FBA Sellers Get 50% Fewer Negatives
by Jonathan Tombes, on June 16, 2014
Sellers who participate in the Fulfillment by Amazon (FBA) program incur a range of costs but also realize numerous benefits, including better seller feedback. The primary gain, of course, is having Amazon warehouse as well as pick, pack and ship your orders.
Most sellers also see more sales. According to an Amazon survey cited in Jeff Bezos’s 2014 letter to shareholders, after joining FBA, three of four sellers saw a 20 percent jump in unit sales after joining FBA.
Another benefit is better feedback. This is logically related to more sales. (You don’t grow sales with worse feedback.) But up until recently there has been little non-anecdotal evidence supporting that claim. Now an internal eComEngine study has shed some light on the matter.
Negative Feedback 2x as Likely on MFN Orders
Since introducing FeedbackFive more than seven years ago, eComEngine has helped the Amazon seller community harvest many millions of positive feedbacks. A tiny percentage of those requests has led to negative and neutral feedback.
By dividing that smaller multi-year data set by FBA or non-FBA status and then segmenting the population by rating, we were able to address this test question: Are FBA or merchant-fulfilled network (MFN) orders more likely to receive one, two or three stars?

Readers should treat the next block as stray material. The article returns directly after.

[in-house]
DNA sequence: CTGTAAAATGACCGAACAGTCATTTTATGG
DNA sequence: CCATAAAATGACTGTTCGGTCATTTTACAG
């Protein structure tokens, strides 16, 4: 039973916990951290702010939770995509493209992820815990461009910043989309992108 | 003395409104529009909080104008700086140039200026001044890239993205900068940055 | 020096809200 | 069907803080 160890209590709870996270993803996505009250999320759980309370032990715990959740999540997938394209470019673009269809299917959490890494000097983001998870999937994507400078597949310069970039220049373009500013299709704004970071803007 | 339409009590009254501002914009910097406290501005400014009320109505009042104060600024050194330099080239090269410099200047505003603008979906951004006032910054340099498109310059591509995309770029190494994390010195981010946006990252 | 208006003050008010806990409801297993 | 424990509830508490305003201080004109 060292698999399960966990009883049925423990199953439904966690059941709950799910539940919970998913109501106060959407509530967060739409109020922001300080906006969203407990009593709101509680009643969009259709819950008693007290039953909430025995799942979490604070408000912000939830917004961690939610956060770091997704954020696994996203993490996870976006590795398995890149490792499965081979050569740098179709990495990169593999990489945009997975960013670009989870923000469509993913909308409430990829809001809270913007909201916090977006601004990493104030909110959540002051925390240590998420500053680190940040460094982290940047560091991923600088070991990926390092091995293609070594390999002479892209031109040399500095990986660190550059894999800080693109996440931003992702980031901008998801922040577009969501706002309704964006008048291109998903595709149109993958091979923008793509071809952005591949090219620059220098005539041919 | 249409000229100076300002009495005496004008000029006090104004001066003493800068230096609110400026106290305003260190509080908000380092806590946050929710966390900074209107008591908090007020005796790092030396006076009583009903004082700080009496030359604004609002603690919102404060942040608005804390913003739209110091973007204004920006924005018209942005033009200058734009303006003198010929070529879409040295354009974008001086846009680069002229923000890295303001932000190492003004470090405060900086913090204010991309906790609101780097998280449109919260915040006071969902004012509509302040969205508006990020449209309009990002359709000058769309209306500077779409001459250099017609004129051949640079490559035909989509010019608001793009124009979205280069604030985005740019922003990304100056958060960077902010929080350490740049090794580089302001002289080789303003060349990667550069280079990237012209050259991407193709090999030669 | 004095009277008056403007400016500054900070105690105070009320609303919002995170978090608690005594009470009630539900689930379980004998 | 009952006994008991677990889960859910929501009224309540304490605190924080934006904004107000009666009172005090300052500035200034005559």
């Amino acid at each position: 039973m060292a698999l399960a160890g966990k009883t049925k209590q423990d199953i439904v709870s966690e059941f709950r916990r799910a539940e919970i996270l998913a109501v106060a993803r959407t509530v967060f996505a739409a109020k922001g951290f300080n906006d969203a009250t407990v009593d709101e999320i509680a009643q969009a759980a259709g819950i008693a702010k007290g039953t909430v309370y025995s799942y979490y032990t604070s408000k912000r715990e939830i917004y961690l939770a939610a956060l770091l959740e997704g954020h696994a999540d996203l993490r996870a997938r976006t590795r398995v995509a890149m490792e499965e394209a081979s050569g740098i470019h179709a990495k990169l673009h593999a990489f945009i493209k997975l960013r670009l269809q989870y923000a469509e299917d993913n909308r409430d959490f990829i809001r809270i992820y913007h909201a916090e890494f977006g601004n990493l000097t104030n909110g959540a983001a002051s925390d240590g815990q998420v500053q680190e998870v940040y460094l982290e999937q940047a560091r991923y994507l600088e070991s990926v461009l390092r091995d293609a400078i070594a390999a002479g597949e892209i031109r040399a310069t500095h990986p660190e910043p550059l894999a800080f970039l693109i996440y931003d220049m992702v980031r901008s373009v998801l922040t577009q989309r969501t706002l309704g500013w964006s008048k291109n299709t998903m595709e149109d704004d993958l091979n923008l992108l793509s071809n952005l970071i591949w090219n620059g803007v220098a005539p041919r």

Broken out, the results show that an MFN order is more than twice as likely to receive a one-star rating and 75 percent more likely to receive a two-star rating. As for neutral feedback, MFN orders are about 60 percent more likely to receive a three-star rating. (See chart.)
Explanation and Takeaways
The reasons why are not hard to find, although a seller’s experience may be deceptive. One seller-turned author, Peter Valley, initially thought that Prime subscribers would drive down his ratings. But over time, his view changed.
“Now that I have been with FBA for over two years,” Valley writes in Feedback Mastery, “I can say that selling with FBA prevents the vast majority of negative feedback, and your feedback score should in fact go up after making the switch, not down.”
The bottom line is that FBA minimizes leading causes of negative feedback. If that were not the case, of course, it is unlikely that Amazon would take responsibility for any negative feedback related to fulfillment or customer service on FBA orders. (And if we factored in the relative ease of negative feedback removal between FBA and MFN orders, we believe our analysis would reveal and even higher advantage for FBA.)
So what’s the takeaway? Not that everyone should adopt FBA. The program has its pros and cons, and each seller should weigh the two, including FBA’s financial impact on particular products. But least as seen in the population we studied in this initial study, better feedback is a definite ‘pro.’
Over a span of years, FBA orders proved admirably resistant to negative and neutral feedback, and should continue to do so going forward. (A future study will examine FBA’s impact on positive feedback.)
[Editor’s note: an earlier version of this article was published in The Online Seller's News, May 2014, vol. 14, issue 9.]